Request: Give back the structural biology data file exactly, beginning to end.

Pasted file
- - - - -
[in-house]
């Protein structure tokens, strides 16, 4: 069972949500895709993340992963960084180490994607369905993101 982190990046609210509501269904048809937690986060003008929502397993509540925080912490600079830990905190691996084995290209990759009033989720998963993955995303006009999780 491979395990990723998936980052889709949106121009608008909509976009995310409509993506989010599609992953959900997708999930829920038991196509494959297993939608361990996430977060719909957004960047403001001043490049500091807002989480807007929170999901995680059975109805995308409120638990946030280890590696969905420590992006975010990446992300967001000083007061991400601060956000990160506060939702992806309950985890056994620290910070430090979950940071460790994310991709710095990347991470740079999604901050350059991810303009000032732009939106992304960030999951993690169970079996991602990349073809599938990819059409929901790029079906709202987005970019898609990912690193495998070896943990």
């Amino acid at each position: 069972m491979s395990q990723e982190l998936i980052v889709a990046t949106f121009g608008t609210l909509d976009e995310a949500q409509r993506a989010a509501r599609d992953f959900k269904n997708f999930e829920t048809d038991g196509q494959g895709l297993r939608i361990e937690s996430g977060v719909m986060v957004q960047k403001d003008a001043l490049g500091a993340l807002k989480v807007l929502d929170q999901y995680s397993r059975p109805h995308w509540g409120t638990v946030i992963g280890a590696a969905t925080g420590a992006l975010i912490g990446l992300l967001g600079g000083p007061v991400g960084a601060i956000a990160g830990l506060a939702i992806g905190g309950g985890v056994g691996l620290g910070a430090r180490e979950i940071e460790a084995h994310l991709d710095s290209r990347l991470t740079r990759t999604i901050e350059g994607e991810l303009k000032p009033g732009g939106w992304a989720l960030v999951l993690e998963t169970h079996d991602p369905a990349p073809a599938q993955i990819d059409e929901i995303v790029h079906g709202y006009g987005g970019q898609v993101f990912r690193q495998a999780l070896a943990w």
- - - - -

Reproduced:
[in-house]
């Protein structure tokens, strides 16, 4: 069972949500895709993340992963960084180490994607369905993101 982190990046609210509501269904048809937690986060003008929502397993509540925080912490600079830990905190691996084995290209990759009033989720998963993955995303006009999780 491979395990990723998936980052889709949106121009608008909509976009995310409509993506989010599609992953959900997708999930829920038991196509494959297993939608361990996430977060719909957004960047403001001043490049500091807002989480807007929170999901995680059975109805995308409120638990946030280890590696969905420590992006975010990446992300967001000083007061991400601060956000990160506060939702992806309950985890056994620290910070430090979950940071460790994310991709710095990347991470740079999604901050350059991810303009000032732009939106992304960030999951993690169970079996991602990349073809599938990819059409929901790029079906709202987005970019898609990912690193495998070896943990």
């Amino acid at each position: 069972m491979s395990q990723e982190l998936i980052v889709a990046t949106f121009g608008t609210l909509d976009e995310a949500q409509r993506a989010a509501r599609d992953f959900k269904n997708f999930e829920t048809d038991g196509q494959g895709l297993r939608i361990e937690s996430g977060v719909m986060v957004q960047k403001d003008a001043l490049g500091a993340l807002k989480v807007l929502d929170q999901y995680s397993r059975p109805h995308w509540g409120t638990v946030i992963g280890a590696a969905t925080g420590a992006l975010i912490g990446l992300l967001g600079g000083p007061v991400g960084a601060i956000a990160g830990l506060a939702i992806g905190g309950g985890v056994g691996l620290g910070a430090r180490e979950i940071e460790a084995h994310l991709d710095s290209r990347l991470t740079r990759t999604i901050e350059g994607e991810l303009k000032p009033g732009g939106w992304a989720l960030v999951l993690e998963t169970h079996d991602p369905a990349p073809a599938q993955i990819d059409e929901i995303v790029h079906g709202y006009g987005g970019q898609v993101f990912r690193q495998a999780l070896a943990w």